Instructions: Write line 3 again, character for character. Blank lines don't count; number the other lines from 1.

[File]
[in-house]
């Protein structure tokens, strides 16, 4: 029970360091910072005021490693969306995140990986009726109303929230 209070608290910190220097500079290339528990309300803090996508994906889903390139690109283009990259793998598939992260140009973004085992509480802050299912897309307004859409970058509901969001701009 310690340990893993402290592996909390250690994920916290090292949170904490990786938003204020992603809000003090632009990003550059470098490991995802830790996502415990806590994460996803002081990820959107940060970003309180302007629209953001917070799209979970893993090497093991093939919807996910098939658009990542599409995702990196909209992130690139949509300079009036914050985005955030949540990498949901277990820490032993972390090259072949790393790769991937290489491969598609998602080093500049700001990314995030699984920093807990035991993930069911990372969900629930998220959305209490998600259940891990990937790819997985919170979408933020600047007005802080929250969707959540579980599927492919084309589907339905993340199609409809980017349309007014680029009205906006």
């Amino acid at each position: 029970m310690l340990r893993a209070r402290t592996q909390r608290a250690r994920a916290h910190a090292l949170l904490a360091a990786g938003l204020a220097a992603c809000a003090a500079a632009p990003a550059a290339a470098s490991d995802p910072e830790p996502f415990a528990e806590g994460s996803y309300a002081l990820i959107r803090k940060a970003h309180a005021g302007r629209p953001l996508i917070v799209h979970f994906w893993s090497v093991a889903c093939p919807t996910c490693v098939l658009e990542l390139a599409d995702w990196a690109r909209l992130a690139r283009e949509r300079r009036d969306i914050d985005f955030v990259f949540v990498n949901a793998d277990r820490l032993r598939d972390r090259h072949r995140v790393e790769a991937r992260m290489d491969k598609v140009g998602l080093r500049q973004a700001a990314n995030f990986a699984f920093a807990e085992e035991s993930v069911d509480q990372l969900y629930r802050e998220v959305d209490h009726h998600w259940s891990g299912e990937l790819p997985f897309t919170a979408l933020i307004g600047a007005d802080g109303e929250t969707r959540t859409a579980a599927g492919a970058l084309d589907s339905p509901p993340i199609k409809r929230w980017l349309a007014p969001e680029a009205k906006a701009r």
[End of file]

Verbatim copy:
């Amino acid at each position: 029970m310690l340990r893993a209070r402290t592996q909390r608290a250690r994920a916290h910190a090292l949170l904490a360091a990786g938003l204020a220097a992603c809000a003090a500079a632009p990003a550059a290339a470098s490991d995802p910072e830790p996502f415990a528990e806590g994460s996803y309300a002081l990820i959107r803090k940060a970003h309180a005021g302007r629209p953001l996508i917070v799209h979970f994906w893993s090497v093991a889903c093939p919807t996910c490693v098939l658009e990542l390139a599409d995702w990196a690109r909209l992130a690139r283009e949509r300079r009036d969306i914050d985005f955030v990259f949540v990498n949901a793998d277990r820490l032993r598939d972390r090259h072949r995140v790393e790769a991937r992260m290489d491969k598609v140009g998602l080093r500049q973004a700001a990314n995030f990986a699984f920093a807990e085992e035991s993930v069911d509480q990372l969900y629930r802050e998220v959305d209490h009726h998600w259940s891990g299912e990937l790819p997985f897309t919170a979408l933020i307004g600047a007005d802080g109303e929250t969707r959540t859409a579980a599927g492919a970058l084309d589907s339905p509901p993340i199609k409809r929230w980017l349309a007014p969001e680029a009205k906006a701009r």